"Object-relational impedance mismatch" is a term that was invented in software development to describe the extra conversion work you have to go through when going between two different data formats. Most often, it relates to the fact that relational database systems store data differently than languages store data in objects and arrays. Of course, I'm thinking of MySQL and PHP.
There are a bunch of functions and classes written into PHP to help with these mismatches. I'm thinking of PDO, PHP Data Objects, for help with conversion from one database to another, and ORM, Object Relational Mapper, for taking database data and making them into PHP objects.
One specific area that always seems to have object-relational impedance mismatch is dates. Specifically, how to convert MySQL dates to PHP dates.
MySQL dates can be stored as either a string, or an integer. The available date formats in MySQL are: DATE, TIME, DATETIME, TIMESTAMP, and YEAR. The possible range of dates and time for each format are:
1000-01-01 to 9999-12-31
1000-01-01 00:00:00 to 9999-12-31 00:00:00
1970-01-01 00:00:00 to 2037-12-31 23:59:59
-838:59:59 to 838:59:59
YEAR (2 or 4)
yy or yyyy
1970 to 2069 or 1901 to 2155
If we want to convert these dates and times to PHP to do things like date calculations, you begin to see some of the problems.
TIME and TIMESTAMP base their formats on the Unix Epoch date, 1970-01-01, as does PHP. However, TIMESTAMP resets its value every time you update a row, because of this, you most likely should capture date and time information in MySQL with the DATETIME format. DATETIME is formatted as a string in MySQL.
There are many advantages to storing dates in MySQL. There are a multitude of date functions within MySQL, and you can output the date, in any format, to the front of the page. What else do you need, MySQL takes care of everything.
Unfortunately, there are times when you want to do some date calculation in your PHP code, and then use the result of the calculation in a conditional statement based on a date. If you do, you need to do a MySQL to PHP date conversion. How do you do it?
PHP dates are stored as a 64-bit number that range from 292 Billion years in the past to the 292 Billion years in the future, and dates are different depending in what time zone you set in your php.ini file. Like in MySQL, there are multitude of functions and classes you can use to handle PHP dates within PHP.
What are our options for handling this Object-relational impedance mismatch with dates?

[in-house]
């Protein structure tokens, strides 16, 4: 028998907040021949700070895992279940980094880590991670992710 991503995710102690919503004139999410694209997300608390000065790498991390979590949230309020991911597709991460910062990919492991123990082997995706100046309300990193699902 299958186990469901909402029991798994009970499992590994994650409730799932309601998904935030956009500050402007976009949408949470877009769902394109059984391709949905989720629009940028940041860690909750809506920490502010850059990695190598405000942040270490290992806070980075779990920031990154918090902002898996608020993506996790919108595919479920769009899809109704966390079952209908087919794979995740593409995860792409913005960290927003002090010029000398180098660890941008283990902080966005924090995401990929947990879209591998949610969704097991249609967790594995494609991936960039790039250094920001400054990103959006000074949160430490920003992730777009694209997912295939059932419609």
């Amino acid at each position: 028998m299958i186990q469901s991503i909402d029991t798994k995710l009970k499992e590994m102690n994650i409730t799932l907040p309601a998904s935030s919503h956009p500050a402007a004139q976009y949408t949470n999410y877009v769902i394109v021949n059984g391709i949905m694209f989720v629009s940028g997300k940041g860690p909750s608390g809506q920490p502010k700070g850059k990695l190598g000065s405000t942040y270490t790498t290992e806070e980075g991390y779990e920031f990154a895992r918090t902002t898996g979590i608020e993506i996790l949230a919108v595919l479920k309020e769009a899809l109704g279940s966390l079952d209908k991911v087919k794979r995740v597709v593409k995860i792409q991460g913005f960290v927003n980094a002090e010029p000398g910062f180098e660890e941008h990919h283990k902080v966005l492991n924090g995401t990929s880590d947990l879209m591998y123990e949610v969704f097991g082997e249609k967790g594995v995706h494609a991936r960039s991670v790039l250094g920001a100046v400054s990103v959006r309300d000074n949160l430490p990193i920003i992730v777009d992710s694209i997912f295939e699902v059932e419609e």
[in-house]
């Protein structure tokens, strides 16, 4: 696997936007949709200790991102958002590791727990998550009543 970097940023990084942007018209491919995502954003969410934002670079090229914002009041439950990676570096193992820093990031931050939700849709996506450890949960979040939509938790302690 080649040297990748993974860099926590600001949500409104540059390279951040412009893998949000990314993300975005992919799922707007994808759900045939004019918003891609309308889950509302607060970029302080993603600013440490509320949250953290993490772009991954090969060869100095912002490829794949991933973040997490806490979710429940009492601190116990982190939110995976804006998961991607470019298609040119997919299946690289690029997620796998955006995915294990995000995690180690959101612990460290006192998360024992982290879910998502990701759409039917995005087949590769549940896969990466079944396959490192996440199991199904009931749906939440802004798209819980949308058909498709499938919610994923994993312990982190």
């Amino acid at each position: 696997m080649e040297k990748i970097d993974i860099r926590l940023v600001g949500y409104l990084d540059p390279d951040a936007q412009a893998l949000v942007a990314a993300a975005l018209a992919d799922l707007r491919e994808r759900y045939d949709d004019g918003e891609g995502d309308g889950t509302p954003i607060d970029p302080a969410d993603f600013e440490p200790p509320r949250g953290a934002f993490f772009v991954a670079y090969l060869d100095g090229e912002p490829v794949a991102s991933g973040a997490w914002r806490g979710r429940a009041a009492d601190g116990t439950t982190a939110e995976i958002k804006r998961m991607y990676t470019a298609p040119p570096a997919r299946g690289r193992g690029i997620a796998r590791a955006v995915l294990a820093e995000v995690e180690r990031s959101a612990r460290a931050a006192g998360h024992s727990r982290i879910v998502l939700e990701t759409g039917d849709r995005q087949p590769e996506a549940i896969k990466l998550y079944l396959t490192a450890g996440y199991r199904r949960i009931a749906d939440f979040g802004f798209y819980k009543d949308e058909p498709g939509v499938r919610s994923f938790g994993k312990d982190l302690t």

First, we could do everything in MySQL, store the DATETIME, do all the calculations, and formatting. This works a lot of the time, except of course, when you need to do some special date calculation in PHP.
We could use MySQL's help with the conversion with two MySQL commands: "UNIX_TIMESTAMP" and "FROM_UNIXTIME".
Use UNIX_TIMESTAMP to convert MySQL dates to PHP dates, like so:
$SQLquery = "SELECT UNIX_TIMESTAMP(MySQL datetime)...";
FROM_UNIXTIME would be used in the opposite direction for database UPDATES.
$SQLreturnQuery = UPDATE xtable SET datecol = FROM_UNIXTIME($PhpDate) WHERE...
Second, we could store the date in the database as a PHP integer, and output the date directly from the database to a PHP variable or array. Unfortunately, you give up all the MySQL date calculations and formatting. You also have problems if your crossing time zones. This is not a good idea.
The last option is to do the conversions when you need to, and this is probably the way most folks do it. Let's walk through it.
We'll use two PHP functions to get the correct date.
If we get a DATETIME formatted date from the database, and assign it to a variable, say $SqlDate, when we echo it out, we'll get a string that looks like this: "2011-05-23 09:29:20," which is how it is stored in the database.
We need to convert this string value to a time integer. PHP can do this with a "strtotime" function, that's used like this:
$PhpDate = strtotime($Sql_Date);
Strtotime is a PHP function that expects a string as a parameter with an English date format. It will try to parse this string into a Unix timestamp, taking into account the current timezone.
If we echo out $PhpDate, we get an integer like this: "1306157360"
We now need to format this integer into a date we can understand. We'll use the PHP date function.
$FormattedPhpDate = date('M d, Y', $PhpDate );
The purpose of the date function is to format the output of a date integer into our desired date format. If we echo this out we get: "May 23, 2011"
In summary, once we get the date out of the database, we're talking about two lines of code.
$PhpDate = strtotime($Sql_Date); $FormattedPhpDate = date('M d, Y', $PhpDate );
Not that difficult, after all.